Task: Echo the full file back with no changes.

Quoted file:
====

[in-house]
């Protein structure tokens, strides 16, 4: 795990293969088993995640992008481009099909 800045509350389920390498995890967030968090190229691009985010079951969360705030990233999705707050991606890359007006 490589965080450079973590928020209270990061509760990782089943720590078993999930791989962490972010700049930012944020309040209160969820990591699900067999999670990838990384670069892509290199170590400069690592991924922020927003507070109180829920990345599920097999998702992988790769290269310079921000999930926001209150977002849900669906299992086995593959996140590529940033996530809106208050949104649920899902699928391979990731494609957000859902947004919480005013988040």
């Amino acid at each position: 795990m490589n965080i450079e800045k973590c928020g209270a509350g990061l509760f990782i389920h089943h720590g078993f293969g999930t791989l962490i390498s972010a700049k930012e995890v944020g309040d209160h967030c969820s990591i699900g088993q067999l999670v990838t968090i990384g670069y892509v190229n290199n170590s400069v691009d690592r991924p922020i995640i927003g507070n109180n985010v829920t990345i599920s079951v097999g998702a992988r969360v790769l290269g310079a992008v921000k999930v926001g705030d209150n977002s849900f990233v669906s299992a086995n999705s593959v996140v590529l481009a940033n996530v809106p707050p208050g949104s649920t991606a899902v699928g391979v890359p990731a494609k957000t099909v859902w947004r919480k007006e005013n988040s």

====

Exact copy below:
[in-house]
């Protein structure tokens, strides 16, 4: 795990293969088993995640992008481009099909 800045509350389920390498995890967030968090190229691009985010079951969360705030990233999705707050991606890359007006 490589965080450079973590928020209270990061509760990782089943720590078993999930791989962490972010700049930012944020309040209160969820990591699900067999999670990838990384670069892509290199170590400069690592991924922020927003507070109180829920990345599920097999998702992988790769290269310079921000999930926001209150977002849900669906299992086995593959996140590529940033996530809106208050949104649920899902699928391979990731494609957000859902947004919480005013988040």
């Amino acid at each position: 795990m490589n965080i450079e800045k973590c928020g209270a509350g990061l509760f990782i389920h089943h720590g078993f293969g999930t791989l962490i390498s972010a700049k930012e995890v944020g309040d209160h967030c969820s990591i699900g088993q067999l999670v990838t968090i990384g670069y892509v190229n290199n170590s400069v691009d690592r991924p922020i995640i927003g507070n109180n985010v829920t990345i599920s079951v097999g998702a992988r969360v790769l290269g310079a992008v921000k999930v926001g705030d209150n977002s849900f990233v669906s299992a086995n999705s593959v996140v590529l481009a940033n996530v809106p707050p208050g949104s649920t991606a899902v699928g391979v890359p990731a494609k957000t099909v859902w947004r919480k007006e005013n988040s």